Q&A: Jericho Movement’s Paulette D’Auteuil on U.S. political prisoners
The conference brings together political prisoners held in countries around the world. She told the conference that the U.S. is no exception to countries that lock up political dissidents on trumped up charges or deny parole to political prisoners who have already served the terms of their court-mandated sentences. During the conference, she spoke with FSRN’s Jacob Resneck.
FSRN: The issue of political prisoners is something we, as Americans, hear a lot about in other countries. But your organization argues that the U.S. is no different. Is the criminal justice system targeting individuals for lawful political activities?
PD: Um, yes. It’s been targeting them since Sacco and Vanzetti and it continues to target them today. We have many political prisoners: Leonard Peltier, Jalil Muntaqim, Herman Bell… and we also have some who are engaged in struggles against the state and have seen now that COINTELPRO situation which was a program, a counter-intelligence program, by the government was considered illegal. And after 9/11 and the PATRIOT ACT everything that was considered illegal in COINTELPRO has now been incorporated and is considered a legal government means to keep people from resisting and struggling for a better society.
FSRN: Tell us what the Jericho Movement and other legal advocates for these prisoners are doing to try and secure release for these prisoners.
PD: One of the things we are trying to do is that coming to the end of the Obama administration some of our prisoners have, or are in the process rather, are in the process of completing a set of documents for the Justice Department which will be turned over to a clemency lawyer that will be reviewed and then put on Obama’s desk.
This packet is an incredible listing of this person’s history from before they were incarcerated. If they were arrested or something happened to them in high school they have to start there and give them everything that they’ve done and then every infraction that they’ve been charged with within that.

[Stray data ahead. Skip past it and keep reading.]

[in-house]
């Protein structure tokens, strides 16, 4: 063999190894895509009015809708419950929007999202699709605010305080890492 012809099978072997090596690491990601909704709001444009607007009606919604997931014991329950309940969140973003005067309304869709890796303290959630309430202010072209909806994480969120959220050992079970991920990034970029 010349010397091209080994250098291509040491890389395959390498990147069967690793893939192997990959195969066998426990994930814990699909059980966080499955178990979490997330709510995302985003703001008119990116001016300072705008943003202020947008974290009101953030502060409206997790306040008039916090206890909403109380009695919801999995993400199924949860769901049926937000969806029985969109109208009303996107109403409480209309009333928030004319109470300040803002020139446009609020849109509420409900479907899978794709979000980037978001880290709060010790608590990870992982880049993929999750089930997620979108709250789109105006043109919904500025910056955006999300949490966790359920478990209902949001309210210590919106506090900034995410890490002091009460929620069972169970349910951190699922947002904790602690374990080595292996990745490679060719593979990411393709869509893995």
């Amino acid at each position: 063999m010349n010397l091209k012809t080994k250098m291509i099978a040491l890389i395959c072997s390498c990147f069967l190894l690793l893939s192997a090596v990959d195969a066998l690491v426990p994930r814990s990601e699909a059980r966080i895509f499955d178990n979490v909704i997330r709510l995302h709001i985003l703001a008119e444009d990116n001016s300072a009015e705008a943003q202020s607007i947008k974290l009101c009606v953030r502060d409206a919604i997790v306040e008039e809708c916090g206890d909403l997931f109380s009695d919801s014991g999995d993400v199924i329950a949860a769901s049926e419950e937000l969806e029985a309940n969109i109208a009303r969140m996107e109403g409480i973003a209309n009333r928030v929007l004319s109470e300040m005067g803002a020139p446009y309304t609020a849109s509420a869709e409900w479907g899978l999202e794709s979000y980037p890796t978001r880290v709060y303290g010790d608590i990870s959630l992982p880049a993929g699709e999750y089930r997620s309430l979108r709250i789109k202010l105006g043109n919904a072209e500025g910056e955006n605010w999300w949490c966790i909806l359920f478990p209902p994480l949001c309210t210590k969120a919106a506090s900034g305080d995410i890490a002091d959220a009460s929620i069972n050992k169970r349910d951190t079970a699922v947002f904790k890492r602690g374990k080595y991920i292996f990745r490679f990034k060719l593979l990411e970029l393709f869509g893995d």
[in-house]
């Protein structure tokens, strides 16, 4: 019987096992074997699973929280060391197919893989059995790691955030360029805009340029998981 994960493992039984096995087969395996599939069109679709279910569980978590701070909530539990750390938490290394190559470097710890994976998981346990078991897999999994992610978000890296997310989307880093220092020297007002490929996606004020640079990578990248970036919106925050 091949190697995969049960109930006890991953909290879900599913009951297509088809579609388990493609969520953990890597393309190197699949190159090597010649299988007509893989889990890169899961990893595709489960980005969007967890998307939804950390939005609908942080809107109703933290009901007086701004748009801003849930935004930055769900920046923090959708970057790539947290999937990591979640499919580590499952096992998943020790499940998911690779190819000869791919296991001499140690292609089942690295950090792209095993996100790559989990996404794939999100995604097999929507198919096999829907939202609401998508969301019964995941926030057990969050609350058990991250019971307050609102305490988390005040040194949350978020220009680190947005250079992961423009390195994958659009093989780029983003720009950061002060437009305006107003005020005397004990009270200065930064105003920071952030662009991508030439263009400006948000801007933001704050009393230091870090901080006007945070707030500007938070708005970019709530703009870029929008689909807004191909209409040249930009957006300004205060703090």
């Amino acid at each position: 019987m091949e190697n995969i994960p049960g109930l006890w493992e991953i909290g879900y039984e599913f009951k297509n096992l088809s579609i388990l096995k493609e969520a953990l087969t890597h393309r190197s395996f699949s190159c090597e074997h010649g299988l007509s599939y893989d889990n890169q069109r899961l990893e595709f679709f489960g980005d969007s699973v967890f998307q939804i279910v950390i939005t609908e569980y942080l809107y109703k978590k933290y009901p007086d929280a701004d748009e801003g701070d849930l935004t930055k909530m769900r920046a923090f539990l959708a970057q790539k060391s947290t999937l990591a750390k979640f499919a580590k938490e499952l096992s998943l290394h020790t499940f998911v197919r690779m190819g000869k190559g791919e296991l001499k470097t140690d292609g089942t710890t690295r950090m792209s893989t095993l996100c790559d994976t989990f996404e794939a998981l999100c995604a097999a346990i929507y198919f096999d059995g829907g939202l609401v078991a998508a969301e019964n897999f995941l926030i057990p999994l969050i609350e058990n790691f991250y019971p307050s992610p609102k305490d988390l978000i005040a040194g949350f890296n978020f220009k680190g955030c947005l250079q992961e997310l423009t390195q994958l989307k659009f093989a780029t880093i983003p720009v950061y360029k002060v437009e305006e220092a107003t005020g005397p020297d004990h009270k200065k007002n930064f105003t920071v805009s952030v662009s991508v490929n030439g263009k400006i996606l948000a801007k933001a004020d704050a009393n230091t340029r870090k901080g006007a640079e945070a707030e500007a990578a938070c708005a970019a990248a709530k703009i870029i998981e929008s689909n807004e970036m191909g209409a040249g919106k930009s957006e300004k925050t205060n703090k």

FSRN: We’re here in Beirut hearing the testimony of former political prisoners and also their advocates. What message are you bringing to them from the U.S. and what message will you be taking back to the states?
PD: I’m going to take back this struggle that needs to be done to help build an anti-imperialist front. And that is we must take the struggles of other countries back into the United States to expose French imperialism, American imperialism and whatever and build the unity between our prisoners and their prisoners. We’ve done this with people in the Basque country, we’ve done it with Turkish prisoners, and so what I’ve brought is a group of statements from our prisoners Herman Bell, Jalil Muntaqim, Leonard Peltier, Mutulu Shakur all sent greetings of solidarity. For them this is a way for them to have their voices heard in other countries and so we have reciprocity, a revolutionary reciprocity, to support each other’s prisoners and to stand in solidarity against this capitalist class throughout the world.
FSRN: Finally, what can ordinary Americans do to support these political prisoners and what support networks exist to help people who think they or friends or family may be targeted by the criminal justice system for their lawful political activities?
FSRN: Thanks for taking the time to talk to us.
PD: You’re welcome. Thank you. Free the Land!
Related note: FSRN has long aired the commentaries of Mumia Abu Jamal, former Black Panther and radio journalist, via Prison Radio. In October of last year, the Pennsylvania legislature passed a bill, the Revictimization Relief Act, that could subject anyone convicted of a personal crime to legal action if they speak publicly. Last week Chief Judge for the U.S. Federal District Court in Harrisburg, PA heard opening arguments in Abu-Jamal vs. Kane on 2/26/2015. If he rules that the plaintiffs (Prison Radio & Mumia Abu-Jamal) have standing in federal court, a ruling which is expected shortly, the case will proceed on the merits of whether SB508 is a violation of the First Amendment, and an unconstitutional silencing of prisoners’ voices.